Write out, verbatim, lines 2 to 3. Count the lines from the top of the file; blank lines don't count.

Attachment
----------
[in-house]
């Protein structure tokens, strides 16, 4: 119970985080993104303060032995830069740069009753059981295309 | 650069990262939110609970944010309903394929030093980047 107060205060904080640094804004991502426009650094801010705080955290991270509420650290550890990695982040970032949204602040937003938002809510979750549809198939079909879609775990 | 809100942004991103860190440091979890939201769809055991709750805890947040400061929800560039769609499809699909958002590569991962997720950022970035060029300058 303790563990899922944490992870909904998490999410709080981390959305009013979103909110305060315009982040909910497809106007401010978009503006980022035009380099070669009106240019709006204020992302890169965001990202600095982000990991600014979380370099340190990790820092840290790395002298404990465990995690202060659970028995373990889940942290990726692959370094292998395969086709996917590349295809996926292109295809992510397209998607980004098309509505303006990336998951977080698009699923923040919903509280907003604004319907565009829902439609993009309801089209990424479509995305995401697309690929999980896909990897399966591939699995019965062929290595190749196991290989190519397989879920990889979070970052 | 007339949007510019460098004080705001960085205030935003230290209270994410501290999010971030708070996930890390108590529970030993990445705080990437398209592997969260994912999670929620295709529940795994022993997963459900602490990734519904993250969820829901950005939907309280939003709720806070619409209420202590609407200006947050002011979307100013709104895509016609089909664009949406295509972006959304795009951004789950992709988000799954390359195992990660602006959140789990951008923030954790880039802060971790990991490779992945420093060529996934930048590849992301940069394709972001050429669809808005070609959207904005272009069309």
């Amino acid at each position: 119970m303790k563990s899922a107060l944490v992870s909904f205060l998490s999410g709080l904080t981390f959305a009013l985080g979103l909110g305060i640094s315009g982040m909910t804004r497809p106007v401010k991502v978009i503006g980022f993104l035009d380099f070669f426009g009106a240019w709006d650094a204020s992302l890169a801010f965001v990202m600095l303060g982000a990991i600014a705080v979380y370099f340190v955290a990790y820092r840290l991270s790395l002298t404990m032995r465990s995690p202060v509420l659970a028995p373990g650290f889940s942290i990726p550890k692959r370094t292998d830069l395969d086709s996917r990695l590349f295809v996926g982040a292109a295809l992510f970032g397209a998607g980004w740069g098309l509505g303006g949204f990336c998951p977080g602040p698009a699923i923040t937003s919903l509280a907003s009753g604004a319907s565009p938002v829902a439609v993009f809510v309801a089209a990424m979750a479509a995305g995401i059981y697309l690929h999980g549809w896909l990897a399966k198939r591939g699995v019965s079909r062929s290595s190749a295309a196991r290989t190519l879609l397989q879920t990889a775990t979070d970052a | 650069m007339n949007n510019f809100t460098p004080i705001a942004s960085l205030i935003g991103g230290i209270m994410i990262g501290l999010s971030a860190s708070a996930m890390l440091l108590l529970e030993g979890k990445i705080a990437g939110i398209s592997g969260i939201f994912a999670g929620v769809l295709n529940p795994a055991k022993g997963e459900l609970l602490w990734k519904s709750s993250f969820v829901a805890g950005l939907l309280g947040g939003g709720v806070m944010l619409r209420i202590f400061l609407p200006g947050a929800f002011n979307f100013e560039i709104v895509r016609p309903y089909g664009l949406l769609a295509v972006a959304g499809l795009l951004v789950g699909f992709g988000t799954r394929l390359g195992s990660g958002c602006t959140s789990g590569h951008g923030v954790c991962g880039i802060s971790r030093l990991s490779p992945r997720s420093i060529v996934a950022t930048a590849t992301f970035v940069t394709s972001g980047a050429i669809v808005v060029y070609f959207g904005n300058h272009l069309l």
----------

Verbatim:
């Protein structure tokens, strides 16, 4: 119970985080993104303060032995830069740069009753059981295309 | 650069990262939110609970944010309903394929030093980047 107060205060904080640094804004991502426009650094801010705080955290991270509420650290550890990695982040970032949204602040937003938002809510979750549809198939079909879609775990 | 809100942004991103860190440091979890939201769809055991709750805890947040400061929800560039769609499809699909958002590569991962997720950022970035060029300058 303790563990899922944490992870909904998490999410709080981390959305009013979103909110305060315009982040909910497809106007401010978009503006980022035009380099070669009106240019709006204020992302890169965001990202600095982000990991600014979380370099340190990790820092840290790395002298404990465990995690202060659970028995373990889940942290990726692959370094292998395969086709996917590349295809996926292109295809992510397209998607980004098309509505303006990336998951977080698009699923923040919903509280907003604004319907565009829902439609993009309801089209990424479509995305995401697309690929999980896909990897399966591939699995019965062929290595190749196991290989190519397989879920990889979070970052 | 007339949007510019460098004080705001960085205030935003230290209270994410501290999010971030708070996930890390108590529970030993990445705080990437398209592997969260994912999670929620295709529940795994022993997963459900602490990734519904993250969820829901950005939907309280939003709720806070619409209420202590609407200006947050002011979307100013709104895509016609089909664009949406295509972006959304795009951004789950992709988000799954390359195992990660602006959140789990951008923030954790880039802060971790990991490779992945420093060529996934930048590849992301940069394709972001050429669809808005070609959207904005272009069309």
């Amino acid at each position: 119970m303790k563990s899922a107060l944490v992870s909904f205060l998490s999410g709080l904080t981390f959305a009013l985080g979103l909110g305060i640094s315009g982040m909910t804004r497809p106007v401010k991502v978009i503006g980022f993104l035009d380099f070669f426009g009106a240019w709006d650094a204020s992302l890169a801010f965001v990202m600095l303060g982000a990991i600014a705080v979380y370099f340190v955290a990790y820092r840290l991270s790395l002298t404990m032995r465990s995690p202060v509420l659970a028995p373990g650290f889940s942290i990726p550890k692959r370094t292998d830069l395969d086709s996917r990695l590349f295809v996926g982040a292109a295809l992510f970032g397209a998607g980004w740069g098309l509505g303006g949204f990336c998951p977080g602040p698009a699923i923040t937003s919903l509280a907003s009753g604004a319907s565009p938002v829902a439609v993009f809510v309801a089209a990424m979750a479509a995305g995401i059981y697309l690929h999980g549809w896909l990897a399966k198939r591939g699995v019965s079909r062929s290595s190749a295309a196991r290989t190519l879609l397989q879920t990889a775990t979070d970052a | 650069m007339n949007n510019f809100t460098p004080i705001a942004s960085l205030i935003g991103g230290i209270m994410i990262g501290l999010s971030a860190s708070a996930m890390l440091l108590l529970e030993g979890k990445i705080a990437g939110i398209s592997g969260i939201f994912a999670g929620v769809l295709n529940p795994a055991k022993g997963e459900l609970l602490w990734k519904s709750s993250f969820v829901a805890g950005l939907l309280g947040g939003g709720v806070m944010l619409r209420i202590f400061l609407p200006g947050a929800f002011n979307f100013e560039i709104v895509r016609p309903y089909g664009l949406l769609a295509v972006a959304g499809l795009l951004v789950g699909f992709g988000t799954r394929l390359g195992s990660g958002c602006t959140s789990g590569h951008g923030v954790c991962g880039i802060s971790r030093l990991s490779p992945r997720s420093i060529v996934a950022t930048a590849t992301f970035v940069t394709s972001g980047a050429i669809v808005v060029y070609f959207g904005n300058h272009l069309l």